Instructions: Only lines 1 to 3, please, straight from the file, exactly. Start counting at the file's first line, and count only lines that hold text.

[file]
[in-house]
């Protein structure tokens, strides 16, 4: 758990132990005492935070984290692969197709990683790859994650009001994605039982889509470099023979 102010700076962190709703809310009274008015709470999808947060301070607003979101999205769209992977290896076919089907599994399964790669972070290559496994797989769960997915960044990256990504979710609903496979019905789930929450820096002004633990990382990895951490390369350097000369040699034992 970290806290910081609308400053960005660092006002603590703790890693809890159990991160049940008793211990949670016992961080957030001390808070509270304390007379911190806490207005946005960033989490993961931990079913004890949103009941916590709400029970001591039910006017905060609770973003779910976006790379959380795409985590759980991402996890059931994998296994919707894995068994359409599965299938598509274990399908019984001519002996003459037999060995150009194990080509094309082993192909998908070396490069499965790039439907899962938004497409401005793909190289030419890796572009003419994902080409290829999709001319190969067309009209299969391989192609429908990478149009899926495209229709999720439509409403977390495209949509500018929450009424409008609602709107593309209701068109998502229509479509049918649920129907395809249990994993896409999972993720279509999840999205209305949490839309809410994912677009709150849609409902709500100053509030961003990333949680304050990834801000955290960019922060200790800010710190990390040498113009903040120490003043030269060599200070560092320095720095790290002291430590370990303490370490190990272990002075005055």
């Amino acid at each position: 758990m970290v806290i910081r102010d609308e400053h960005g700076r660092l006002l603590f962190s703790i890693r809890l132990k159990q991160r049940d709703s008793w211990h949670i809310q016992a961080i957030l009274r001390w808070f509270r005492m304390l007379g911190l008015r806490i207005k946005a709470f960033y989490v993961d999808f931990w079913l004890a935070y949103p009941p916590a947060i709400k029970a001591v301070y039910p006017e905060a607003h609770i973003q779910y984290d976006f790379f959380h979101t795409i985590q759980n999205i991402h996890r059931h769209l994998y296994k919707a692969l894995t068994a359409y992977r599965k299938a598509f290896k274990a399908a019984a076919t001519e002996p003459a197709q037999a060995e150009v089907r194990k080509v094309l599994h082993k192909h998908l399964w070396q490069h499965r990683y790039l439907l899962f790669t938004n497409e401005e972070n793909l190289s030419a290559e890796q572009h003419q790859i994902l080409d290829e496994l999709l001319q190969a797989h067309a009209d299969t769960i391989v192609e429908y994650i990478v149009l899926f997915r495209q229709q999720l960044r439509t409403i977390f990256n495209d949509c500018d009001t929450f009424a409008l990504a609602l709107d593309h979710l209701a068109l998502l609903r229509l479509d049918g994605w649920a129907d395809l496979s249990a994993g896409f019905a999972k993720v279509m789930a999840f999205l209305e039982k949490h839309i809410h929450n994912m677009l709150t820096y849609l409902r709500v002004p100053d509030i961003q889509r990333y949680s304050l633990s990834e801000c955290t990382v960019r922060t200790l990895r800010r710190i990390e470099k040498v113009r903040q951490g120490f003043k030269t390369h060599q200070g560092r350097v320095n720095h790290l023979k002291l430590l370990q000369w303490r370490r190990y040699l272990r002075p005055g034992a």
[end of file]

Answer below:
[in-house]
């Protein structure tokens, strides 16, 4: 758990132990005492935070984290692969197709990683790859994650009001994605039982889509470099023979 102010700076962190709703809310009274008015709470999808947060301070607003979101999205769209992977290896076919089907599994399964790669972070290559496994797989769960997915960044990256990504979710609903496979019905789930929450820096002004633990990382990895951490390369350097000369040699034992 970290806290910081609308400053960005660092006002603590703790890693809890159990991160049940008793211990949670016992961080957030001390808070509270304390007379911190806490207005946005960033989490993961931990079913004890949103009941916590709400029970001591039910006017905060609770973003779910976006790379959380795409985590759980991402996890059931994998296994919707894995068994359409599965299938598509274990399908019984001519002996003459037999060995150009194990080509094309082993192909998908070396490069499965790039439907899962938004497409401005793909190289030419890796572009003419994902080409290829999709001319190969067309009209299969391989192609429908990478149009899926495209229709999720439509409403977390495209949509500018929450009424409008609602709107593309209701068109998502229509479509049918649920129907395809249990994993896409999972993720279509999840999205209305949490839309809410994912677009709150849609409902709500100053509030961003990333949680304050990834801000955290960019922060200790800010710190990390040498113009903040120490003043030269060599200070560092320095720095790290002291430590370990303490370490190990272990002075005055």
């Amino acid at each position: 758990m970290v806290i910081r102010d609308e400053h960005g700076r660092l006002l603590f962190s703790i890693r809890l132990k159990q991160r049940d709703s008793w211990h949670i809310q016992a961080i957030l009274r001390w808070f509270r005492m304390l007379g911190l008015r806490i207005k946005a709470f960033y989490v993961d999808f931990w079913l004890a935070y949103p009941p916590a947060i709400k029970a001591v301070y039910p006017e905060a607003h609770i973003q779910y984290d976006f790379f959380h979101t795409i985590q759980n999205i991402h996890r059931h769209l994998y296994k919707a692969l894995t068994a359409y992977r599965k299938a598509f290896k274990a399908a019984a076919t001519e002996p003459a197709q037999a060995e150009v089907r194990k080509v094309l599994h082993k192909h998908l399964w070396q490069h499965r990683y790039l439907l899962f790669t938004n497409e401005e972070n793909l190289s030419a290559e890796q572009h003419q790859i994902l080409d290829e496994l999709l001319q190969a797989h067309a009209d299969t769960i391989v192609e429908y994650i990478v149009l899926f997915r495209q229709q999720l960044r439509t409403i977390f990256n495209d949509c500018d009001t929450f009424a409008l990504a609602l709107d593309h979710l209701a068109l998502l609903r229509l479509d049918g994605w649920a129907d395809l496979s249990a994993g896409f019905a999972k993720v279509m789930a999840f999205l209305e039982k949490h839309i809410h929450n994912m677009l709150t820096y849609l409902r709500v002004p100053d509030i961003q889509r990333y949680s304050l633990s990834e801000c955290t990382v960019r922060t200790l990895r800010r710190i990390e470099k040498v113009r903040q951490g120490f003043k030269t390369h060599q200070g560092r350097v320095n720095h790290l023979k002291l430590l370990q000369w303490r370490r190990y040699l272990r002075p005055g034992a």